| Rare Neurological Diseases | Neuroimmunology  

Autoimmune encephalitis: beyond the autoantibodies

A large study on 147 patients with antibody negative autoimmune encephalitis defines long term outcome and provides important clues on treatment strategies


Autoimmune encephalitis (AE) diagnostic criteria have been defined in 2016, defining for the first time the boundaries for classifying patients with antibody-negative AE.[1]

Lee at al. tackled this issue by publishing reporting on the long-term outcome of 147 patients with antibody-negative AE.[2] Patients included fulfilled the criteria for antibody-negative probable autoimmune encephalitis (ANPRA), autoimmune limbic encephalitis and acute disseminated encephalomyelitis. Notably, patients with ANPRA had variable clinical-radiological phenotypes.  A good 2-year outcome was achieved only by 56.5% of patients, and ANPRA patients had the worst outcome. Immunotherapy was overall beneficial, and continuing immunotherapy in patients with persistent disease at 6 months was associated with more improvement. A prognostic score (RAPID) to predict disability was created, consisting of 1) refractory status epilepticus 2) age of onset ≥60 years 3) ANPRA diagnosis; 4) infratentorial involvement and 5) delay of immunotherapy ≥1 month.  Longitudinal MRI evidence of cerbellar atrophy was associate with a poor outcome.

This study raises the attention towards the classification of rare autoimmune neurological disorders revolving around a specific antibody. As in the field of AQP4 associated neuromyelitis optica spectrum disorders (NMOSD),[3] antibody-negative forms might have several explanations, such as the presence of unknown antibodies or alternative pathogenic mechanisms. A better understanding of antibody-negative AE, and ANPRA, will be crucial to define optimal treatment strategies. Importantly, despite a more frequent poor outcome especially in ANPRA patients, this study supports the use of early  immunosuppression for both antibody positive and negative AE, guiding clinicians in their therapeutic choices.[4]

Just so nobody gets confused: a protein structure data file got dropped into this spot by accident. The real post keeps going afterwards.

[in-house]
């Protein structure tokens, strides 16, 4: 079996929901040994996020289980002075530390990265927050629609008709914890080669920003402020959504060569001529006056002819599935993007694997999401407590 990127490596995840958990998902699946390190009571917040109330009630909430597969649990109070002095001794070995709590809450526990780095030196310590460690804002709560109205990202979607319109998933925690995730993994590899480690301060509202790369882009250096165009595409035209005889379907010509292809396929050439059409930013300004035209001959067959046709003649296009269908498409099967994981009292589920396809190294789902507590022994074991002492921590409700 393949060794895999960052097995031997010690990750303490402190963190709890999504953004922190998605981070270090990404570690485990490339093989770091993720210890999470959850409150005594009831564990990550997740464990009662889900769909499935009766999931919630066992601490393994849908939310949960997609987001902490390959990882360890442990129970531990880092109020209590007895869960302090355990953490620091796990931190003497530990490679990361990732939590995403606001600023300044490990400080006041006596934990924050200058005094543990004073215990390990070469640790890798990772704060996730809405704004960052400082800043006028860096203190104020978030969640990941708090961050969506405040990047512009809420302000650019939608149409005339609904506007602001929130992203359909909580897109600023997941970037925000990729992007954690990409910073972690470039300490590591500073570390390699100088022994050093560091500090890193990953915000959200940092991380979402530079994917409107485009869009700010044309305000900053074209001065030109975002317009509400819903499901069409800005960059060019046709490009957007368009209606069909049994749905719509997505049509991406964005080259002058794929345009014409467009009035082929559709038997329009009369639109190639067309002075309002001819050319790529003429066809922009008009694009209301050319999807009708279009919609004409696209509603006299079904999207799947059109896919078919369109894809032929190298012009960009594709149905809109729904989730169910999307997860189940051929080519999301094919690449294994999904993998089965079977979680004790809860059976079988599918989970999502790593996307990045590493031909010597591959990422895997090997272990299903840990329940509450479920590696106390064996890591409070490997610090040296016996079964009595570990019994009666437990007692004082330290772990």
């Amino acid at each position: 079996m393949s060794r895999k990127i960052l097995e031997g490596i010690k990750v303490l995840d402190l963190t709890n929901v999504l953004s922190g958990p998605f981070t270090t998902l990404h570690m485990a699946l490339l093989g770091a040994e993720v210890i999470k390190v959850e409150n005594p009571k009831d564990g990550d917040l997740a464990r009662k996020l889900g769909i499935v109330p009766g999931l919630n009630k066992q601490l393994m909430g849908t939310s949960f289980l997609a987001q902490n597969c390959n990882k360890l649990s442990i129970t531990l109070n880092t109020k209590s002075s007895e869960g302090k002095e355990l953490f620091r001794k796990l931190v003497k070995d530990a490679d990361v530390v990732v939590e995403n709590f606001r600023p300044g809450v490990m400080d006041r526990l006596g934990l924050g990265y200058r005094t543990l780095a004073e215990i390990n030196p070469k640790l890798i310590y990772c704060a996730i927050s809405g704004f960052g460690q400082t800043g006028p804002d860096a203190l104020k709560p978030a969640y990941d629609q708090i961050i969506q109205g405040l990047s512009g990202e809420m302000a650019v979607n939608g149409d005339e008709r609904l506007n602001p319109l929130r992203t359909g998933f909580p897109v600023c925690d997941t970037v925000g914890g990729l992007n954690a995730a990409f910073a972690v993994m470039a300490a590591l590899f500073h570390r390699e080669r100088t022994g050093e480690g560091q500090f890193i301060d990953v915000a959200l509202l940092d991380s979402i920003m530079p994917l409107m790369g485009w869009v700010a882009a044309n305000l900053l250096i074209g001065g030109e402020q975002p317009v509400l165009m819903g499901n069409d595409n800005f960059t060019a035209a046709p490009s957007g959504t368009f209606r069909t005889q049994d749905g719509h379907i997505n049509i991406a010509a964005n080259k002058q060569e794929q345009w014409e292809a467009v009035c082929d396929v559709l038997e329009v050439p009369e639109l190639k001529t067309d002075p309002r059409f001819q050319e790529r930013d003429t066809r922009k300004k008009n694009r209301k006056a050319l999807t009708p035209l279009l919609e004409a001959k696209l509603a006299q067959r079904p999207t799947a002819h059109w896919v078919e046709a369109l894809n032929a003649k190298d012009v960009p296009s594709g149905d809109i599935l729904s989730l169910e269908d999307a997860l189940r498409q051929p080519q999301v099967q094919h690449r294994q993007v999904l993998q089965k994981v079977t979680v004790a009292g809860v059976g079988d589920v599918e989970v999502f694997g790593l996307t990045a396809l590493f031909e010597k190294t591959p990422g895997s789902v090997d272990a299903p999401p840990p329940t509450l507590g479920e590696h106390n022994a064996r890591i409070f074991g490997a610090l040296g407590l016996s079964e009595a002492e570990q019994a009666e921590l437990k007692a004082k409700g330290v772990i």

Key points:

  1. Antibody negative autoimmune encephalitis improves with immunotherapy
  2. Patients with ANPRA have a poorer outcome compared to other forms of antibody-negative AE
  3. Continuing immunotherapy after 6 months in refractory forms is associated with more improvement
  4. The RAPID score can be helpful to stratify prognosis and select patients that should be treated more aggressively
  5. Early immunotherapy is beneficial in both antibody-positive and negative AE


[1] Graus F, Titulaer MJ, Balu R, Benseler S, Bien CG, Cellucci T, Cortese I, Dale RC, Gelfand JM, Geschwind M, Glaser CA, Honnorat J, Höftberger R, Iizuka T, Irani SR, Lancaster E, Leypoldt F, Prüss H, Rae-Grant A, Reindl M, Rosenfeld MR, Rostásy K, Saiz A, Venkatesan A, Vincent A, Wandinger KP, Waters P, Dalmau J. A clinical approach to diagnosis of autoimmune encephalitis. Lancet Neurol. 2016 Apr;15(4):391-404. doi: 10.1016/S1474-4422(15)00401-9. Epub 2016 Feb 20. PMID: 26906964; PMCID: PMC5066574. https://pubmed.ncbi.nlm.nih.gov/26906964/

[2] Lee WJ, Lee HS, Kim DY, Lee HS, Moon J, Park KI, Lee SK, Chu K, Lee ST. Seronegative autoimmune encephalitis: clinical characteristics and factors associated with outcomes. Brain. 2022 Oct 21;145(10):3509-3521. doi: 10.1093/brain/awac166. PMID: 35512357. https://pubmed.ncbi.nlm.nih.gov/35512357/

[3] Wingerchuk DM, Banwell B, Bennett JL, Cabre P, Carroll W, Chitnis T, de Seze J, Fujihara K, Greenberg B, Jacob A, Jarius S, Lana-Peixoto M, Levy M, Simon JH, Tenembaum S, Traboulsee AL, Waters P, Wellik KE, Weinshenker BG; International Panel for NMO Diagnosis. International consensus diagnostic criteria for neuromyelitis optica spectrum disorders. Neurology. 2015 Jul 14;85(2):177-89. doi: 10.1212/WNL.0000000000001729. Epub 2015 Jun 19. PMID: 26092914; PMCID: PMC4515040. https://pubmed.ncbi.nlm.nih.gov/26092914/

[4] van Steenhoven RW, Titulaer MJ. Seronegative autoimmune encephalitis: exploring the unknown. Brain. 2022 Oct 21;145(10):3339-3340. doi: 10.1093/brain/awac338. PMID: 36111366; PMCID: PMC9586533. https://pubmed.ncbi.nlm.nih.gov/36111366/

Matteo Gastaldi, IRCCS Mondino Foundation

Publish on behalf of the Scientific Panel on Neuroimmunology